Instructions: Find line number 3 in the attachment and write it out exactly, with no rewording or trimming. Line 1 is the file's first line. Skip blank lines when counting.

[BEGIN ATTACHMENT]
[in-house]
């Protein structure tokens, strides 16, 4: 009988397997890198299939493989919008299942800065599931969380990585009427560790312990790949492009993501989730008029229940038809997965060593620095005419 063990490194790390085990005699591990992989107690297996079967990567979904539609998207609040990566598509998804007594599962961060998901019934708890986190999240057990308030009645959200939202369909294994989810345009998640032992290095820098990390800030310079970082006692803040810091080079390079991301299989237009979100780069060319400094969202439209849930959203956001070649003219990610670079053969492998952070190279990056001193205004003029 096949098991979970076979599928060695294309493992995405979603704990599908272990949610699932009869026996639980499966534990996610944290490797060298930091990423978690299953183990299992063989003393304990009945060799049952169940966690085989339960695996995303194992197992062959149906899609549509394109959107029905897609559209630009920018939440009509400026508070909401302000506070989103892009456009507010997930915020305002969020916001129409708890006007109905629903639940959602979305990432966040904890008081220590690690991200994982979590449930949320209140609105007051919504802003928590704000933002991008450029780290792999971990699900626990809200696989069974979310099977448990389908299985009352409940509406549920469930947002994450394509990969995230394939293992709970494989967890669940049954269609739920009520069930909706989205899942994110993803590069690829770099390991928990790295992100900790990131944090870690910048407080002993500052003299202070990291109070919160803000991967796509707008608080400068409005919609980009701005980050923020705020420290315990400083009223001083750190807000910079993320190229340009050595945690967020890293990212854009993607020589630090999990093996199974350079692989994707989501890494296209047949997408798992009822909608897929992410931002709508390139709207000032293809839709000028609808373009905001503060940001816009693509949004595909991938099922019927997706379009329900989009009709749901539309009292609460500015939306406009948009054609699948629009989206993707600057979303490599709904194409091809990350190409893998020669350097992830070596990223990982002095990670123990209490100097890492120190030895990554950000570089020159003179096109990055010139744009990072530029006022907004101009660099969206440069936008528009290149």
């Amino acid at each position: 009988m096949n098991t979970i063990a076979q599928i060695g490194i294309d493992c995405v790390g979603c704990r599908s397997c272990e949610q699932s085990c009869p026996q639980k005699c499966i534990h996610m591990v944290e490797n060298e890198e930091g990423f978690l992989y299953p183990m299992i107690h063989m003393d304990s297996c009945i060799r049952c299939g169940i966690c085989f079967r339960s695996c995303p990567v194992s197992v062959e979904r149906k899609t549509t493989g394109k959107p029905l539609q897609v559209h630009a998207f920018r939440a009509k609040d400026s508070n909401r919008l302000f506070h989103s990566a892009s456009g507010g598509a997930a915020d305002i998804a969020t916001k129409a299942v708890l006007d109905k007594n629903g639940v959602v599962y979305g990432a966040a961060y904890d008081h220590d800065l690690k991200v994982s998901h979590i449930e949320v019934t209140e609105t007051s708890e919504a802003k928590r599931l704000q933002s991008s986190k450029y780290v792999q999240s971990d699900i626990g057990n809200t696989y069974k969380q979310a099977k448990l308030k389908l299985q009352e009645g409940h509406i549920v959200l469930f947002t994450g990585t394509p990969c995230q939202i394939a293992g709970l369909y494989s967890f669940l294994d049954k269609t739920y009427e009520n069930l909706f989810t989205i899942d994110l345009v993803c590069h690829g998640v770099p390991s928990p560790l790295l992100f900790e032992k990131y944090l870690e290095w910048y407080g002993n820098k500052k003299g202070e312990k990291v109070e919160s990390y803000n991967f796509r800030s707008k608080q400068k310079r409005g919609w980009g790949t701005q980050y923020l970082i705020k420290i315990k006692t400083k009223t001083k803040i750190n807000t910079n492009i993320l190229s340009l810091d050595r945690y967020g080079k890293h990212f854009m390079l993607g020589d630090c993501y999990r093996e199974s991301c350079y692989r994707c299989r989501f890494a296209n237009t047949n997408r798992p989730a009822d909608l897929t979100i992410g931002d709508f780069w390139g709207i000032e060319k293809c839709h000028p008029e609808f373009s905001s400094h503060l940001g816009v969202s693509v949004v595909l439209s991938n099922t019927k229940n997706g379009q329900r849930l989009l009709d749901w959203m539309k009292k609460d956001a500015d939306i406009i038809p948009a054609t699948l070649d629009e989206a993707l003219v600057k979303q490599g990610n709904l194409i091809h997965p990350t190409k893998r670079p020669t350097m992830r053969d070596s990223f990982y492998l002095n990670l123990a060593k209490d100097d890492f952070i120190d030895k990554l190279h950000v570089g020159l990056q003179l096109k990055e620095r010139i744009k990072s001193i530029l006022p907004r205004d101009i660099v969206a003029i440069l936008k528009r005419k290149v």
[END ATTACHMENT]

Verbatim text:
């Amino acid at each position: 009988m096949n098991t979970i063990a076979q599928i060695g490194i294309d493992c995405v790390g979603c704990r599908s397997c272990e949610q699932s085990c009869p026996q639980k005699c499966i534990h996610m591990v944290e490797n060298e890198e930091g990423f978690l992989y299953p183990m299992i107690h063989m003393d304990s297996c009945i060799r049952c299939g169940i966690c085989f079967r339960s695996c995303p990567v194992s197992v062959e979904r149906k899609t549509t493989g394109k959107p029905l539609q897609v559209h630009a998207f920018r939440a009509k609040d400026s508070n909401r919008l302000f506070h989103s990566a892009s456009g507010g598509a997930a915020d305002i998804a969020t916001k129409a299942v708890l006007d109905k007594n629903g639940v959602v599962y979305g990432a966040a961060y904890d008081h220590d800065l690690k991200v994982s998901h979590i449930e949320v019934t209140e609105t007051s708890e919504a802003k928590r599931l704000q933002s991008s986190k450029y780290v792999q999240s971990d699900i626990g057990n809200t696989y069974k969380q979310a099977k448990l308030k389908l299985q009352e009645g409940h509406i549920v959200l469930f947002t994450g990585t394509p990969c995230q939202i394939a293992g709970l369909y494989s967890f669940l294994d049954k269609t739920y009427e009520n069930l909706f989810t989205i899942d994110l345009v993803c590069h690829g998640v770099p390991s928990p560790l790295l992100f900790e032992k990131y944090l870690e290095w910048y407080g002993n820098k500052k003299g202070e312990k990291v109070e919160s990390y803000n991967f796509r800030s707008k608080q400068k310079r409005g919609w980009g790949t701005q980050y923020l970082i705020k420290i315990k006692t400083k009223t001083k803040i750190n807000t910079n492009i993320l190229s340009l810091d050595r945690y967020g080079k890293h990212f854009m390079l993607g020589d630090c993501y999990r093996e199974s991301c350079y692989r994707c299989r989501f890494a296209n237009t047949n997408r798992p989730a009822d909608l897929t979100i992410g931002d709508f780069w390139g709207i000032e060319k293809c839709h000028p008029e609808f373009s905001s400094h503060l940001g816009v969202s693509v949004v595909l439209s991938n099922t019927k229940n997706g379009q329900r849930l989009l009709d749901w959203m539309k009292k609460d956001a500015d939306i406009i038809p948009a054609t699948l070649d629009e989206a993707l003219v600057k979303q490599g990610n709904l194409i091809h997965p990350t190409k893998r670079p020669t350097m992830r053969d070596s990223f990982y492998l002095n990670l123990a060593k209490d100097d890492f952070i120190d030895k990554l190279h950000v570089g020159l990056q003179l096109k990055e620095r010139i744009k990072s001193i530029l006022p907004r205004d101009i660099v969206a003029i440069l936008k528009r005419k290149v």